I can chime in on a couple of these:
* Computer Forensics Investigator:
Experience counts for more then anything. Ex-Fed and Ex-Cops are in high demand. My company has ex FBI, Customs / ICE, Local Cops. Their prior employment is almost an instant marketing tactic. We also have some non-fed employees, myself included.
CFCE is the the most sought-after certification, but is only available to law enforcement. CCE and EnCE are also valuable and are accessible to everyone. Some states will require a CCE and a PI license for investigative work. Texas and one of the Carolinas currently require this.
Wages vary greatly. A junior investigator can make anywhere from $35,000 to $50,000 depending on location and skill. A senior investigator can make anywhere form $70,000 to $150,000 due to various factors. These are private sector numbers. If you are an agent, you are subject to various government payscales.
Forensics skills are pretty universal, especially among North America and Europe. Job Security is quite good, even in this economy. Clearance is not require unless you are doing government work.
* Pen Tester:
In my experience CISSP is a good cert to have. It's famous and opens doors. The SANS certs are also fairly well known and can get you in the door. Obviously, experience counts here as well.
There are many folks doing that simply run a Qualys or Retina scan and call it a pen test. This market is fairly competitive and consulting hourly rates are much lower than in forensics. I am guessing that the job security here is not a good as in forensics. Very often, you don't have a choice but to hire a forensic investigator. Courts require a 3rd party neutral investigator in most cases. Forensics is responsive and often mandatory. Pen Testing is preventative and in many execs' view quite optional.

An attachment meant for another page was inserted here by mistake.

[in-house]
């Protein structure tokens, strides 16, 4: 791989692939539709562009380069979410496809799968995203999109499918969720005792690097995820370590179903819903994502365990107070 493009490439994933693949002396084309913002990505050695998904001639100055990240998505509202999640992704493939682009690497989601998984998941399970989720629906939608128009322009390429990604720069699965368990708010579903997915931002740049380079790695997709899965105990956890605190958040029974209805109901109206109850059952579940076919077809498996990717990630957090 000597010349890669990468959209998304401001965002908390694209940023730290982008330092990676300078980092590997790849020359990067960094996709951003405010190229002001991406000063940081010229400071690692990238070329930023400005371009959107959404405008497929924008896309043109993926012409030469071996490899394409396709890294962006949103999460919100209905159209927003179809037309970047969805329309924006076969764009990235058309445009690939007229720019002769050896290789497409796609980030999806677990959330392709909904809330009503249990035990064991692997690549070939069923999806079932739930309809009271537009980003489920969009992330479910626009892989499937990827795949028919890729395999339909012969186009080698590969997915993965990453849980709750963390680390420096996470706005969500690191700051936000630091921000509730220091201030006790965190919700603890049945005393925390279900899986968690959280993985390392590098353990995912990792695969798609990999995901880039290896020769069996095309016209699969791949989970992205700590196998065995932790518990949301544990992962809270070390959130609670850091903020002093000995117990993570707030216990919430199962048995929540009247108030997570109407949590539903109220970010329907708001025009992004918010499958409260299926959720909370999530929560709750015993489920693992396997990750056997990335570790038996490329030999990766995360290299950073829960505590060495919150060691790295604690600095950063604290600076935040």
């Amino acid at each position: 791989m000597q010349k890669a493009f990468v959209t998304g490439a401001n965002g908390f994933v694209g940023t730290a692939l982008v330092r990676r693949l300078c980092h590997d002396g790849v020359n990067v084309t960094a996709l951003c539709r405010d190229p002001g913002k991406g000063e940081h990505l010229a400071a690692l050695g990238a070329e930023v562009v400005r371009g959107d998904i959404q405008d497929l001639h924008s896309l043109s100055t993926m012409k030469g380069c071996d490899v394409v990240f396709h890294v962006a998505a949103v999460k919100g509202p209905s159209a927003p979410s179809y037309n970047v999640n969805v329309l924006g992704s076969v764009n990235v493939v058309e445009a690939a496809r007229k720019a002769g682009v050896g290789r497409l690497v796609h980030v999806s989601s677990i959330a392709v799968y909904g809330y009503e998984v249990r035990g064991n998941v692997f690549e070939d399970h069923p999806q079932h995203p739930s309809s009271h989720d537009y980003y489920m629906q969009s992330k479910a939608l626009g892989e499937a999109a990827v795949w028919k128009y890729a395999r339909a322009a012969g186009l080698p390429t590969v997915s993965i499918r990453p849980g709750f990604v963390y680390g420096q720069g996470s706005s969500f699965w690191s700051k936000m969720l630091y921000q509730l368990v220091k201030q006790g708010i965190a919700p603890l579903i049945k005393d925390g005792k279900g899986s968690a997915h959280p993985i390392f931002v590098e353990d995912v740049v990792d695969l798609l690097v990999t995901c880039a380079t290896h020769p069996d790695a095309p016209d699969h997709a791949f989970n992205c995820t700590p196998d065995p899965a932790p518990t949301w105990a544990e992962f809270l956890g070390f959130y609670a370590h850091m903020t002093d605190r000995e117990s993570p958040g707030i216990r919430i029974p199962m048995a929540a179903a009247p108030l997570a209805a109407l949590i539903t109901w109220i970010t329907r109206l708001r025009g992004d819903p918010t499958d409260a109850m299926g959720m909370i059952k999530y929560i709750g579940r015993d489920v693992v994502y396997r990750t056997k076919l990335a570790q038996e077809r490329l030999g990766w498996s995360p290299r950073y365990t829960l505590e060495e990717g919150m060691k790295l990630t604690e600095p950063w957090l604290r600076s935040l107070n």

Salaries vary gain. I am not sure what the average numbers are, since I haven't participated in hiring a pen tester. My company primarily focuses on forensics and we do pen testing and audit much more rarely.
Clearance is again subject to who you are working for. Since computer systems are quite uniform and similar tools are used throughout, I can't imagine that it wouldn't be fairly easy to relocate to another country.
* Auditing / Analyst Lead:
CISA certification is pretty valuable here, as well as some accounting experience. You are often working for internal audit departments. Financial institutions have these guys on staff. Financial institutions are struggling now and I can't imagine that the Audit Industry is not hit as well.
I am not sure of the salaries here as well. I know too many people that have gotten laid off and have taken much lesser salaries here.
I believe this is one area where transitioning to another country would be more difficult since the regulatory requirements vary from country to country. The EU has standardized some of it, but you would have to still play catch up if you relocate.
I can't comment on CISO, since I am not at that stage of my career
Cyber Warefare job sounds quite sexy and should make you popular with the ladies. Ok maybe not.